Professional Coordination in Cases of Child Maltreatment: Challenging Issues in Estonia, Finland, Slovenia and Spain. a Comparative Study


  • Elina Järvenpää Finnish Rape Crisis Centre Tukinainen
  • Sandra Martínez-Molina
  • Jorge Garcés Ferrer
  • Barbara Haage
  • Mari-Liis Mänd
  • Špela Reš
  • Petra Belina
  • Boris Veler



child protection, child maltreatment, coordination, professional’s challenges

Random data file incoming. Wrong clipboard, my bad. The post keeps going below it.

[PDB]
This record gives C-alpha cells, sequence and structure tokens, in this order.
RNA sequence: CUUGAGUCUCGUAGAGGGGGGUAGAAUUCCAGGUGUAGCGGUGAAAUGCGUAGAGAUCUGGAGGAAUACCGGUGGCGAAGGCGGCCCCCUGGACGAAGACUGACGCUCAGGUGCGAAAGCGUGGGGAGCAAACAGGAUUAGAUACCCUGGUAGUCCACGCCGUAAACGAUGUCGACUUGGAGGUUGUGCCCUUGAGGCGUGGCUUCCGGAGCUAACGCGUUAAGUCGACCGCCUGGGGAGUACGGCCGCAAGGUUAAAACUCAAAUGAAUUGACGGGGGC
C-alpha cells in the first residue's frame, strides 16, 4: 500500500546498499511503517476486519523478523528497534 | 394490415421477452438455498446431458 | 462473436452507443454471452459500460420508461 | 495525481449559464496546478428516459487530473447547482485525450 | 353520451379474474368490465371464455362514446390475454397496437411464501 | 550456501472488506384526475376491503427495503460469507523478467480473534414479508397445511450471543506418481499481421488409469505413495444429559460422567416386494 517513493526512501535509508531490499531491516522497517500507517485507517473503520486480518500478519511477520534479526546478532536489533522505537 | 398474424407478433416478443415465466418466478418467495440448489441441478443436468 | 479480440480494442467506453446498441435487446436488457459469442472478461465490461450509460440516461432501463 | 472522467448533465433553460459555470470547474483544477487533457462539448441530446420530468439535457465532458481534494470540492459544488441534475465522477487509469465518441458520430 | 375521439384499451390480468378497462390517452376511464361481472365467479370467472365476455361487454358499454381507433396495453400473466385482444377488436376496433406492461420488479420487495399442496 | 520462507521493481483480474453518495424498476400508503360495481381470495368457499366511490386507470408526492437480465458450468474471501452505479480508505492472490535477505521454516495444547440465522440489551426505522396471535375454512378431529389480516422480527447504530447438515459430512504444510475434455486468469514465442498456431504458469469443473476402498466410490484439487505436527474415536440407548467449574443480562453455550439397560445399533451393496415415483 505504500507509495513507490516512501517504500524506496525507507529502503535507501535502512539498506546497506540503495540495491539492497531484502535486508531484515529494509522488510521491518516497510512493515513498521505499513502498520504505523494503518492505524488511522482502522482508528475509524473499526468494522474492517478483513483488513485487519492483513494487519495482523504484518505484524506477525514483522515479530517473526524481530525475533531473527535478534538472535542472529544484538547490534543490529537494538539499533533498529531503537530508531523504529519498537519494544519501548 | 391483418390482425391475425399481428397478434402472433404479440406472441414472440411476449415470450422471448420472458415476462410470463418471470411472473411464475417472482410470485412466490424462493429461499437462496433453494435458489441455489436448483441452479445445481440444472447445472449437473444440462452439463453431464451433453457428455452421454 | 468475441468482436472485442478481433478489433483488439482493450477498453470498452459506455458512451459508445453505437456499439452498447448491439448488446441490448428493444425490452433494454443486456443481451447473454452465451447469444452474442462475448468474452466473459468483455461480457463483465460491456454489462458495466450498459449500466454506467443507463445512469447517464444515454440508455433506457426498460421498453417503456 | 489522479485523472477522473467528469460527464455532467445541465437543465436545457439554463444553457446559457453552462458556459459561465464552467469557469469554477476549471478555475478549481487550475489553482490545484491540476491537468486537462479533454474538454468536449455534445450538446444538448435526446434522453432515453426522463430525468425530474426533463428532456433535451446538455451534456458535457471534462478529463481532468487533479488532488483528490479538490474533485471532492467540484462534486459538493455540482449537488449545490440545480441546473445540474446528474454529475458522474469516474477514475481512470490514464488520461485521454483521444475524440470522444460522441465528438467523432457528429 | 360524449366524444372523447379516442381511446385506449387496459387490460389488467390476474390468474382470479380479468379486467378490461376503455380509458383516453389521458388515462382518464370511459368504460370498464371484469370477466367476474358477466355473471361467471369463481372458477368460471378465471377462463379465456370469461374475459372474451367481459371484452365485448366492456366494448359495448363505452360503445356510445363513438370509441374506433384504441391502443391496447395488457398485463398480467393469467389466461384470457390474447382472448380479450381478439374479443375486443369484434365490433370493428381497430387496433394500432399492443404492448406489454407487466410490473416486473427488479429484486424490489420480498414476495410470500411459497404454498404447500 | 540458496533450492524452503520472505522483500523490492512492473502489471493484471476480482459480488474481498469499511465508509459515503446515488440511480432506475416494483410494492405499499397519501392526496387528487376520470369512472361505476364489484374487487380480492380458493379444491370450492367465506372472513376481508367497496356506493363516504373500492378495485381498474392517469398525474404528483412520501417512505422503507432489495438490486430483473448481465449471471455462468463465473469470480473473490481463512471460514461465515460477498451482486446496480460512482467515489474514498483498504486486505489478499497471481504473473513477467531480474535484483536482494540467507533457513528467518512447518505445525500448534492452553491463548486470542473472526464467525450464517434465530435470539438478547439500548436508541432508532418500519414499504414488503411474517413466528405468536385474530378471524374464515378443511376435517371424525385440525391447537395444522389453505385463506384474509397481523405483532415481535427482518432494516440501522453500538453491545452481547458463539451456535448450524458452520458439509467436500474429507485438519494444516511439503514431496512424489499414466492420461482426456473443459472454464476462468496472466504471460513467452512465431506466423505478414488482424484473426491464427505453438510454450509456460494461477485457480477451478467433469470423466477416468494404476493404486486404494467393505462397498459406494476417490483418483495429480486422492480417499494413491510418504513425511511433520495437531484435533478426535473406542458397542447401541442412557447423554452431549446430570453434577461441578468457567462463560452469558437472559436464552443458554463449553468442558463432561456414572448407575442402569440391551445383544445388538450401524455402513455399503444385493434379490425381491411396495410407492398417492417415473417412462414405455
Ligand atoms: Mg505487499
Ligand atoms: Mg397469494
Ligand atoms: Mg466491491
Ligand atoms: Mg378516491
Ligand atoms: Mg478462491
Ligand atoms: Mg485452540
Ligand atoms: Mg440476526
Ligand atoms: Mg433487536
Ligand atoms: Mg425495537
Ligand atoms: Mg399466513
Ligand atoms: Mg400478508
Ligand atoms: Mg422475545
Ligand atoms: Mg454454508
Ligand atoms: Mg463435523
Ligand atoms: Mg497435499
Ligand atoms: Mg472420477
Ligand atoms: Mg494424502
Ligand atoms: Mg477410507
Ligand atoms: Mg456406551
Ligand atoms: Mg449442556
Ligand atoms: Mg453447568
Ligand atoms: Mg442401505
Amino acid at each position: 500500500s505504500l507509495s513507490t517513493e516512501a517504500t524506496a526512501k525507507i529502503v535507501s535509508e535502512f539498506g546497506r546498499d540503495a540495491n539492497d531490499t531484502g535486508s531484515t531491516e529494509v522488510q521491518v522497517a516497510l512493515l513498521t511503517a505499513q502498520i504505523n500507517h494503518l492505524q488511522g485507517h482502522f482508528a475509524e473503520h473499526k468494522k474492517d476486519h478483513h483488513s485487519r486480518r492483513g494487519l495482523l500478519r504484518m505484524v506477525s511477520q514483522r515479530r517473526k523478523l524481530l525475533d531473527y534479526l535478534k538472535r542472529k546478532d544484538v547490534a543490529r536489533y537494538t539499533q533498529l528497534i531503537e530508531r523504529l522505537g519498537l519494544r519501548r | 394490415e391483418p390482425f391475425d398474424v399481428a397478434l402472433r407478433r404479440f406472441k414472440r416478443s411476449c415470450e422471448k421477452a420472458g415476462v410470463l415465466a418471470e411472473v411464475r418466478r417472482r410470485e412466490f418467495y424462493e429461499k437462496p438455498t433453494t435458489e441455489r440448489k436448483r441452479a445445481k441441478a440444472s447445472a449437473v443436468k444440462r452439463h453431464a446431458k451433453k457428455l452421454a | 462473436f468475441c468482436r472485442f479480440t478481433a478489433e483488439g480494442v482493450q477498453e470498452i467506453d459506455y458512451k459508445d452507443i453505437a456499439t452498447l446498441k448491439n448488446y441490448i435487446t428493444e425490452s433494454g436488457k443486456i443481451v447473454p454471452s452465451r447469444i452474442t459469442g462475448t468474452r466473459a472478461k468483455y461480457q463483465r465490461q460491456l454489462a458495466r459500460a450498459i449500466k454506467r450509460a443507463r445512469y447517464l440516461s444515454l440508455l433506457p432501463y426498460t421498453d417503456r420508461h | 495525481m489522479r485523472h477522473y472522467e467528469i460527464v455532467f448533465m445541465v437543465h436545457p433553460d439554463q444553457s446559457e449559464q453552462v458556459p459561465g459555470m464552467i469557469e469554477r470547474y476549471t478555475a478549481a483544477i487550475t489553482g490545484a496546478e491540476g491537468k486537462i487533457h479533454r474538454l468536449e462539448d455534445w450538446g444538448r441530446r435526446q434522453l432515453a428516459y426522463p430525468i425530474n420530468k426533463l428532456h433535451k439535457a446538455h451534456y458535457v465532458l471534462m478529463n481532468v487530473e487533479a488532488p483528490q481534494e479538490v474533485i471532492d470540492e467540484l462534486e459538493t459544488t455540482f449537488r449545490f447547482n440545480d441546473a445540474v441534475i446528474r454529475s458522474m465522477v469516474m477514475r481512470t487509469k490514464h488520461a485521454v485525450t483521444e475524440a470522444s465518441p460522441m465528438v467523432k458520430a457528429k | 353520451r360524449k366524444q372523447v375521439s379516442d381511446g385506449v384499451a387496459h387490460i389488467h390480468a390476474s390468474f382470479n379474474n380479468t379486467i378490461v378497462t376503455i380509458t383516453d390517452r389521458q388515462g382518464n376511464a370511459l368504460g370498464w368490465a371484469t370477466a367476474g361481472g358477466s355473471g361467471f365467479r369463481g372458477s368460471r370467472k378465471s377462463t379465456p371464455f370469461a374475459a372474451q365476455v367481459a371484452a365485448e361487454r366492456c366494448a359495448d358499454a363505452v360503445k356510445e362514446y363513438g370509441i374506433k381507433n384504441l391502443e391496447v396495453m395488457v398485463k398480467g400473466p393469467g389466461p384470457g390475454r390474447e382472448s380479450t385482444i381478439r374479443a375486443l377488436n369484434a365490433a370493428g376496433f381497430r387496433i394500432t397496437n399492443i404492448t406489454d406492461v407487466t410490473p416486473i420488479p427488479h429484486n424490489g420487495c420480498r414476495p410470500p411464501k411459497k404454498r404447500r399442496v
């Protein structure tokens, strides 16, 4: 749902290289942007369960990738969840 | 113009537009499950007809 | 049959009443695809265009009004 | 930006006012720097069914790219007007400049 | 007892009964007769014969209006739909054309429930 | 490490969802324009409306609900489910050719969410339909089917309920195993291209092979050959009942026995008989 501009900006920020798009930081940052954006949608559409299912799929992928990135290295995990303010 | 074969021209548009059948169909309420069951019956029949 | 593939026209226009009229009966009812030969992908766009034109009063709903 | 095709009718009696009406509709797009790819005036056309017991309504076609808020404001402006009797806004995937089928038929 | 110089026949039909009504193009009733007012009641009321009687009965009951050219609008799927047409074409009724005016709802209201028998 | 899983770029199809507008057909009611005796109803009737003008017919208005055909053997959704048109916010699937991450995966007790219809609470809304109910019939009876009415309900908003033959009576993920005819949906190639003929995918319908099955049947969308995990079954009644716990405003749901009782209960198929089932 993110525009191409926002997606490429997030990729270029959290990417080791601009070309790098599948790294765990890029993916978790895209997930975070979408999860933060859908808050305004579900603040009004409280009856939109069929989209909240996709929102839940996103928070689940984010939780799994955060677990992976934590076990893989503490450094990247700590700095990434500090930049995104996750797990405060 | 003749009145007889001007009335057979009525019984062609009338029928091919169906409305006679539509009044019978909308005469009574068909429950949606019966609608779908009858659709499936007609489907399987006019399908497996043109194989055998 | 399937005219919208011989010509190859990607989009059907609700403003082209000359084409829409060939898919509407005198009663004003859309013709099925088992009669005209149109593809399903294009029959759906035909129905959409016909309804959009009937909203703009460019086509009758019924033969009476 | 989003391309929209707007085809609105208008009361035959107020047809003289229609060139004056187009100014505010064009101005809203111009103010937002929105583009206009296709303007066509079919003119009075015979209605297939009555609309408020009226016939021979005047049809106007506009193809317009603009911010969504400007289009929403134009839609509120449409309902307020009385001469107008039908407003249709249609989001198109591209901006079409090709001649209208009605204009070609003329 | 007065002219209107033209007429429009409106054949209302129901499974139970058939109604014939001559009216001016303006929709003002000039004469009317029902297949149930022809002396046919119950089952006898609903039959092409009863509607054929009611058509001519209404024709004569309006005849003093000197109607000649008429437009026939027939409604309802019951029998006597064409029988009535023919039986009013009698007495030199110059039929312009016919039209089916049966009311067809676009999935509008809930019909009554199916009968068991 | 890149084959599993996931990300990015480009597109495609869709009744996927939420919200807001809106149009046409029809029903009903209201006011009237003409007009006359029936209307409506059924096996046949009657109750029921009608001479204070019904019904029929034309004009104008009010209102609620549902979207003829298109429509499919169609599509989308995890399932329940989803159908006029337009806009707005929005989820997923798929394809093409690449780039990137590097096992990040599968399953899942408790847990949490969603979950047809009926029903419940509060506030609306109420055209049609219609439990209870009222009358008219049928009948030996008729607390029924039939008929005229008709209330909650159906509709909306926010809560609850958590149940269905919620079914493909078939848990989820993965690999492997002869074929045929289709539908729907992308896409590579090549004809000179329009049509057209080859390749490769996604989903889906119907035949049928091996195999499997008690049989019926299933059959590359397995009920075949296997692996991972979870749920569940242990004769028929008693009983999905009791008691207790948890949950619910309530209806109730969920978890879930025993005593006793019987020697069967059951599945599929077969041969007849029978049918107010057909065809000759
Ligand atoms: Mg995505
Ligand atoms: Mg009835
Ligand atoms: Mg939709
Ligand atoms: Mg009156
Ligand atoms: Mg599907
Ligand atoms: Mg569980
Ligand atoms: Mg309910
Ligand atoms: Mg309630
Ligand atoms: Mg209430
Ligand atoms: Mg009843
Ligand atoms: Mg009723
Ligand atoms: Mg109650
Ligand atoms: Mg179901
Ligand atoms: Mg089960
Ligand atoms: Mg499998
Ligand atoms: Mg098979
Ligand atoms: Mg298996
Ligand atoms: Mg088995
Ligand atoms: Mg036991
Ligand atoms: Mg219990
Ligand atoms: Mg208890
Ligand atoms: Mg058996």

Child maltreatment can be considered as a general term that includes not only what is usually considered overt violence, but all forms of actions and neglect that have a negative impact on the child. When investigating cases of child maltreatment, various kinds of professionals are involved, including ones from the child protection authority, education and healthcare system and judiciary. To make sure that no child in need of assistance would go unnoticed and without help, the skill of co-operating is of high importance. Thus, changing of information between specialists is crucial to recognize the victims at early stage and gather as much information as possible to get the full picture of the situation. To this end, this paper analyses the situation in Estonia, Finland, Slovenia and Spain related to professionals’ coordination challenges. Different methodology and instruments have been used such as desk research, focus groups, interviews and questionnaires to get an overview of the process in each country when child maltreatment cases are investigated. According to the results of the analyses, the main problems and areas which need improvement are quite similar in every country. Professionals intervening at a relatively late stage, the lack of time to co-operate and to discuss as well as and the lack of trust with other professionals can be regarded as the biggest problems in co-operation.